Most hotels now offer small discounts to customers who book nonrefundable rate options; you’ll pay when you book, not when you check in or out. Mystery deals from Hotwire and Priceline, which offered the biggest savings when we searched 25 travel websites looking for the lowest rates for 75 stays, also use nonrefundable rates.

But while collecting nearly 2,000 hotel rates, our researchers found that many hotels use terms that seem to indicate bookings are fully refundable but really aren’t.

For example, many properties now offer “Flexible Cancellation” rates. To us, those words indicate we can cancel and get our money back. But when we waded into these offers’ terms and conditions, we found that we could indeed cancel our booking, but only within a certain time frame, and even then would get back just part of our payment.

With some hotels, we found flexible cancellation policies were anything but. For example, on Priceline we found the following description of Cambria Hotel Chicago Loop’s cancellation policy for its “Flexible Cancellation” booking option: “If canceled after 2023-03-15, 95 percent penalty will be charged.” But March 15, 2023, was the day before we searched for that price, so we’d lose nearly all our payment if we canceled. And Priceline also warned us that if we canceled within 24 hours of our stay, we’d get back nothing.

We found most hotels aren’t so draconian about flexible cancellations—but they still refund typically only 30 to 50 percent of prepayments, and you’ll get nothing if you cancel within 24 to 72 hours of check-in or no-show. And, again, these limitations aren’t well described with labels often used by hotels (i.e., “flexible cancellation”).

Obviously, if there’s a reasonable chance that you’ll cancel your trip, you should avoid booking using any prepaid nonrefundable options. But still read all the terms and conditions: Sometimes, booking even a “refundable” room rate isn’t always a safe bet. Some hotels require you cancel more than 24 hours before check-in. Cancel later than that and usually you’ll get hit with a fee equal to a one night.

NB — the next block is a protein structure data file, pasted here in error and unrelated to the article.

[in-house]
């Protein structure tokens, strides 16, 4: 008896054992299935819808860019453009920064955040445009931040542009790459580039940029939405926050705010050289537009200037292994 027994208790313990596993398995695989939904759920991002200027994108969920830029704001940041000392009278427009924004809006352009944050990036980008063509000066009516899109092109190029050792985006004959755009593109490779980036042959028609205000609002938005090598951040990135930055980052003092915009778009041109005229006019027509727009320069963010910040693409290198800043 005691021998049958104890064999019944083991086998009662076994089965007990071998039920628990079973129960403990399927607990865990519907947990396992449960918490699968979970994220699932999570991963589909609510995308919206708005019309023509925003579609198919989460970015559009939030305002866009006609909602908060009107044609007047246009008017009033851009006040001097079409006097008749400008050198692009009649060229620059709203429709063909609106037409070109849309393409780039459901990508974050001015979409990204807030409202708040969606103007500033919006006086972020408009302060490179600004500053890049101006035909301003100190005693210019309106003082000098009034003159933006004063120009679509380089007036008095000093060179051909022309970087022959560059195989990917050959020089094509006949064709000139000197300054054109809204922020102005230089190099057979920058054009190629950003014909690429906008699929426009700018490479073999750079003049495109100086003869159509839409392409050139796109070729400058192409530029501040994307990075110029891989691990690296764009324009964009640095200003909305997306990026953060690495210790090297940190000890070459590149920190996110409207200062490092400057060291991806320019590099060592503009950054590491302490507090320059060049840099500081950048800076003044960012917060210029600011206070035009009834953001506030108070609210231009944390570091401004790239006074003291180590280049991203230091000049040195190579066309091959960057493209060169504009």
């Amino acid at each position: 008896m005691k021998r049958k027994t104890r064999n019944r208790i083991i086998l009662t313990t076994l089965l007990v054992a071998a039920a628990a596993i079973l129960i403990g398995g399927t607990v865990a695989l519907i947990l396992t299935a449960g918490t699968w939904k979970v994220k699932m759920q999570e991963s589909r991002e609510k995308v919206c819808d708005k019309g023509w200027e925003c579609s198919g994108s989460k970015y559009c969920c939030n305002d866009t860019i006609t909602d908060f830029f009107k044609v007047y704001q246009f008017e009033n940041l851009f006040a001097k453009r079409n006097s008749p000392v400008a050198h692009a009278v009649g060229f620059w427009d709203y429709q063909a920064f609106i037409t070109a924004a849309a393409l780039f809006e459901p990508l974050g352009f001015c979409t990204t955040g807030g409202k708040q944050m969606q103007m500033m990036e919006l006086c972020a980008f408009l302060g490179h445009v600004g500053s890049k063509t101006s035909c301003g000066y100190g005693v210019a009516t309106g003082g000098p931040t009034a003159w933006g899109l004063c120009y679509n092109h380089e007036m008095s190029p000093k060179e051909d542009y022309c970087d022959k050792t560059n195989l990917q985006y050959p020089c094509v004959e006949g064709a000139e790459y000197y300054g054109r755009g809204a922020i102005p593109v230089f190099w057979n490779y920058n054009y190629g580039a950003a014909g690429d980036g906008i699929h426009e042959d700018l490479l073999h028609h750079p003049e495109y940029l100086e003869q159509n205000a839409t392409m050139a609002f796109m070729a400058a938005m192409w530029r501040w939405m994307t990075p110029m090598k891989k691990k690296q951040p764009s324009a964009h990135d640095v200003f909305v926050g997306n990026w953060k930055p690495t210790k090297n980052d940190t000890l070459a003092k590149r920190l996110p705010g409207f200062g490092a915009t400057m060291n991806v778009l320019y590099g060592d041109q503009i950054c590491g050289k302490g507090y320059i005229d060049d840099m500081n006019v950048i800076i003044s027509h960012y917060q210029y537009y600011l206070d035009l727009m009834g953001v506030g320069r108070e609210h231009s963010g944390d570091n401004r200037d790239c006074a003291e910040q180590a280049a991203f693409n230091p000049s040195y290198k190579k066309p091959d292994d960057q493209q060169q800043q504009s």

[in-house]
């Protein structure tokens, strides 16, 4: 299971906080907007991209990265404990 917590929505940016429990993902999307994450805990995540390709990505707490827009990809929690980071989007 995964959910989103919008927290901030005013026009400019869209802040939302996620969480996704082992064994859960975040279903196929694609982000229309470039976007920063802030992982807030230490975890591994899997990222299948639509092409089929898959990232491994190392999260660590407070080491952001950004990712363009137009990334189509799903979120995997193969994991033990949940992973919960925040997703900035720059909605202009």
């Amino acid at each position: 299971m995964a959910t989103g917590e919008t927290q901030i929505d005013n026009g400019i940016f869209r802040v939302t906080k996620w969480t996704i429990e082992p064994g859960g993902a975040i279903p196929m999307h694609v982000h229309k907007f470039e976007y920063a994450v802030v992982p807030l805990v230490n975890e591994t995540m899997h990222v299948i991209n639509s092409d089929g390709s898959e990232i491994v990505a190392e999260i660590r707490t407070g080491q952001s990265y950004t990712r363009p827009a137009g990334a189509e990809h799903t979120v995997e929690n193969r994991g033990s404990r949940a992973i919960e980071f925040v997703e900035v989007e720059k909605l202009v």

If your plans change at the last minute, be sure to cancel your stay, even if it means getting hit with a fee. Otherwise, the hotel might consider you a “no show,” and at some properties that means you will get charged for your full stay—even if you booked a rate labeled as “fully refundable.”

While hotels are increasingly instituting customer-unfriendly policies, if you need to cancel ask for help—even if you booked a nonrefundable room. I regularly nab the savings available from nonrefundable rates, especially mystery deals offered by Hotwire and Priceline, and find that when my travel plans change, most hotels will let me change dates or switch my stay to another hotel in the same chain, if I ask. Sometimes, asking nicely has even resulted in refunds.

While we love how nonrefundable rooms save us money, sometimes there are other drawbacks. Some hotels, especially when sold out, assign the best rooms to their most loyal customers and the least desirable ones—small spaces, digs near noisy elevators or with airshaft views—to those who paid the least.

The greater issue? When you prepay, you lose leverage if there’s a problem. If you’re assigned a lousy room, you can’t cancel; you’ll have rely on benevolent hotel staff to make things right. The good news is that when I’ve complained about room assignments, hotel staffers usually can find me better digs.

Want to score the best hotel deals? Check out our full advice, based on looking up nearly 2,000 rates.

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